Appearing on the RT network, Talib Kweli answered questions about his stance on voting and why he prefers to spend his political energy on grassroots activism initiatives. Speaking specifically about the United States’ prison-industrial complex, Kweli also touched on the perils of a for-profit prison system and his work with political prisoners.

When asked about his aversion to “you should always vote” type messaging, Kweli described the possibility that he’ll return to the voting booth himself.

“I don’t believe that the vote is what they tell us it is,” Kweli said. “Yes, I’ve come out against the idea of voting without knowing the facts, without having a grasp on what the candidates represent. I have voted in the past and I may vote in the future but I’m not one of these people who thinks you should vote all the time and just because people died for the right to vote. I don’t think that’s a good enough reason to cast your vote.”

Opening up about the value of political activism, the Gravitas emcee explained his focus on working with prison inmates.

“I was taught in the household I grew up in that the community that you come out of, you should give back to,” he said. “That’s something that’s valued in my household. Just from my perception being a young Black man growing up in Brooklyn, prison and the prison industrial complex seems to be one of the biggest drains on our society. It seems to be a problem that you can have a direct effect on with activism, grassroots activism, and even possibly voting if there’s some sort of block vote or some sort of activist candidate who makes it to the top. So just focusing on political prisoners, people who have been wrongly imprisoned or people who have been imprisoned when the evidence suggested maybe they’re innocent. Stuff like that is stuff that remains close to my heart.”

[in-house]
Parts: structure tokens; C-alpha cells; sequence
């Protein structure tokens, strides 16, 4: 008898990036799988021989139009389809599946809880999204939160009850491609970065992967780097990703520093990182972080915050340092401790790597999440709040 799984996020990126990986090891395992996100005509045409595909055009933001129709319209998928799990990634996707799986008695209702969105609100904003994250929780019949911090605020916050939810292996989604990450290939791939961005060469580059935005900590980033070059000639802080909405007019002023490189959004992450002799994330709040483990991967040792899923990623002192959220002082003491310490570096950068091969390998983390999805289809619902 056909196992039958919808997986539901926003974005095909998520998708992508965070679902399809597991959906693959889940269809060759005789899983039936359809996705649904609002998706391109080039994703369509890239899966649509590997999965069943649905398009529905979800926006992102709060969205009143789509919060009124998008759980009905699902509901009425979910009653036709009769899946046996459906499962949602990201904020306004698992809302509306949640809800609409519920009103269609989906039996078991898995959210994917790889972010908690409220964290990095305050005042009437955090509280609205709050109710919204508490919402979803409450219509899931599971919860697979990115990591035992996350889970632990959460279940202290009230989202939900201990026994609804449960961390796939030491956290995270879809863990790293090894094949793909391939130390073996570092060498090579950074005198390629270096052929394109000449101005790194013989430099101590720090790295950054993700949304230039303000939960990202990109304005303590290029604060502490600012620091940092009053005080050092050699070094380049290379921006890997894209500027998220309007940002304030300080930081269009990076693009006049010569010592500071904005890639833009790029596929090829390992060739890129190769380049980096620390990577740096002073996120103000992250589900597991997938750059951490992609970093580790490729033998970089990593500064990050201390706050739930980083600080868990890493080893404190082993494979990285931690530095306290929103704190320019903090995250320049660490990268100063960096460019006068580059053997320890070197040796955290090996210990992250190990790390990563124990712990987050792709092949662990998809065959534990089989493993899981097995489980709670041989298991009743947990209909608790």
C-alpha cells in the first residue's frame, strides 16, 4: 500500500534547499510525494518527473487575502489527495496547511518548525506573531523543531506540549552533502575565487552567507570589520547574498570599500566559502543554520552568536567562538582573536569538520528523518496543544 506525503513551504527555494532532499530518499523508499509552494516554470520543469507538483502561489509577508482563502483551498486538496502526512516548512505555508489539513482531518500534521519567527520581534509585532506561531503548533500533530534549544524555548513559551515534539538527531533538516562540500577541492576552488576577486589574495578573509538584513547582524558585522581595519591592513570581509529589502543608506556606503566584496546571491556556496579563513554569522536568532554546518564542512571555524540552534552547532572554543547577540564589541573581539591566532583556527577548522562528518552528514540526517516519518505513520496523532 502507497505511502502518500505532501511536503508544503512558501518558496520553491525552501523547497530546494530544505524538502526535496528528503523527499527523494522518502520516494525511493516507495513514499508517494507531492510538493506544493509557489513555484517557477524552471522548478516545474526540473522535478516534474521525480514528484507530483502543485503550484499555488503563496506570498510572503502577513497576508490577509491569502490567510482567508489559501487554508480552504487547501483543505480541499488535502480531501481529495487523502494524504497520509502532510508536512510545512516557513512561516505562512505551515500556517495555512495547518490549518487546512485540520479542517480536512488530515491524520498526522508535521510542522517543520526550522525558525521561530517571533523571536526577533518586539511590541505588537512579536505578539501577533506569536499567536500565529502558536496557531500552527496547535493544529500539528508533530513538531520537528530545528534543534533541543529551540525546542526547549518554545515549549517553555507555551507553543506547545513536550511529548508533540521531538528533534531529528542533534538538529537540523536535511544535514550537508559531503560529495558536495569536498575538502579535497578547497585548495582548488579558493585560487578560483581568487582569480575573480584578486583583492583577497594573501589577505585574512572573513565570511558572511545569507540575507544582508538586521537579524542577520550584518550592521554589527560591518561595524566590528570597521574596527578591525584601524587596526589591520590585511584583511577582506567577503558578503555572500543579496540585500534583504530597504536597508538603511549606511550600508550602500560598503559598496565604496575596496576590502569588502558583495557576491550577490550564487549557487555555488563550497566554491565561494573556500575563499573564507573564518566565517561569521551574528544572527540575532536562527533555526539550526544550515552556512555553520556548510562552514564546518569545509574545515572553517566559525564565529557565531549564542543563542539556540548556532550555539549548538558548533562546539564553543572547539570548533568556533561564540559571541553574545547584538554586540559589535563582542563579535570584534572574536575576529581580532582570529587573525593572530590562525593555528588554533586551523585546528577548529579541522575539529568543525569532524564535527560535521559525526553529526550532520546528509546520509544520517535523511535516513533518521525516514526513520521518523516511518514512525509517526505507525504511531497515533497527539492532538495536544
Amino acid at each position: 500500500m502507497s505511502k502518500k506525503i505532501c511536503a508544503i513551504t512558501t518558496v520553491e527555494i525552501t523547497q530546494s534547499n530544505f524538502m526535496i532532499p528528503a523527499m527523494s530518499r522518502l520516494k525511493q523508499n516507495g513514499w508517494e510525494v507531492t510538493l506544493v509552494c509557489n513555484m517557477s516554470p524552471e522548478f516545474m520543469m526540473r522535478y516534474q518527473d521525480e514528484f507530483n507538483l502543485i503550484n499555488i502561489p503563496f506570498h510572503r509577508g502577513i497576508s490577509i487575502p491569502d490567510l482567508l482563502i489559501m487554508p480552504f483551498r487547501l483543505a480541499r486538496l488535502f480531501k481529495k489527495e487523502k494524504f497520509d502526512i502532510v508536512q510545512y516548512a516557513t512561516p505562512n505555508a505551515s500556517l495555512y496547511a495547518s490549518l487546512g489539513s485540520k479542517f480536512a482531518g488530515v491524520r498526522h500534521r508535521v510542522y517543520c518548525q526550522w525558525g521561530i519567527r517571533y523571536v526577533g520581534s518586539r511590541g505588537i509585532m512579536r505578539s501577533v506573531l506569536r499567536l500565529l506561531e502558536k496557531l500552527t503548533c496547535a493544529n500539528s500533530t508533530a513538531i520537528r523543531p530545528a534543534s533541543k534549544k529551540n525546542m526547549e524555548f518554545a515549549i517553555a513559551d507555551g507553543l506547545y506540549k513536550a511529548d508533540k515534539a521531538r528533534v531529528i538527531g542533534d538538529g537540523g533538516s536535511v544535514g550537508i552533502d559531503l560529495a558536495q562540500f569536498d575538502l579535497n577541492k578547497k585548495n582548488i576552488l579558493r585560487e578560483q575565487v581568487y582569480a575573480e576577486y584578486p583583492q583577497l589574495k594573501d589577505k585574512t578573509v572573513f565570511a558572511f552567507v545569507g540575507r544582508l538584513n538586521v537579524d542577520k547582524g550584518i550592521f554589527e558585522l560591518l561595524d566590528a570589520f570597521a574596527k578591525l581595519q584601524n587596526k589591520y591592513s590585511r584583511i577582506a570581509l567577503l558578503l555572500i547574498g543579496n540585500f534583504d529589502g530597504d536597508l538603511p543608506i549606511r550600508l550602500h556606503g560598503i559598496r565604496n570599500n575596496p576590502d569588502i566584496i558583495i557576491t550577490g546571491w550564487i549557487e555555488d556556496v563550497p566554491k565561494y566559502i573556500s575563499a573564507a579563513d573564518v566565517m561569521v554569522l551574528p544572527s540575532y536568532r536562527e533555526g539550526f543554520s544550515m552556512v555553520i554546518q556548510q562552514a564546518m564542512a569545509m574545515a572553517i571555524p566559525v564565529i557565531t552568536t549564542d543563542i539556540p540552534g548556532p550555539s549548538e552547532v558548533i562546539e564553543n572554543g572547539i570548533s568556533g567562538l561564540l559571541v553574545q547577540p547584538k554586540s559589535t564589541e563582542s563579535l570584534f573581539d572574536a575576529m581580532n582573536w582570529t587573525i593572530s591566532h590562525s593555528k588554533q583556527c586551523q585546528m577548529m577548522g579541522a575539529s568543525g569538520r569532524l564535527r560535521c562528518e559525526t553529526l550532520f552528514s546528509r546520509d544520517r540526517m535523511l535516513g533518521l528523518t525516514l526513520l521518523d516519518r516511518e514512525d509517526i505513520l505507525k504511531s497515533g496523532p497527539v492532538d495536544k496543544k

Addressing the prison industrial complex in the United States more generally, Talib Kweli connected the abolishment of slavery to the continually disproportionate rates of people of color behind bars.

“Prison is for profit,” he said of the current system. “America, a small group of people get rich off of imprisoning people and the labor and the jobs it creates in these towns. This is a country that was built on slave labor. Sort of like of the backbone of this country, we have an intrinsic value system that celebrates giving people nothing and extracting everything from them. Because of it, we’ve become the greatest country in the world. When slavery was ended, America naturally formed a replacement for slavery. The fact that it’s mostly people of color who are dealing with the prison industrial complex is not at all a coincidence. It is a new Jim Crow. When Michelle Alexander wrote that book she was saying things in an academic way that people in the streets or people in the hoods have been knowing and feeling in their bones and their hearts. She just expressed in a way that people could read it and be like, ‘Okay, I see the connection clearly.’”

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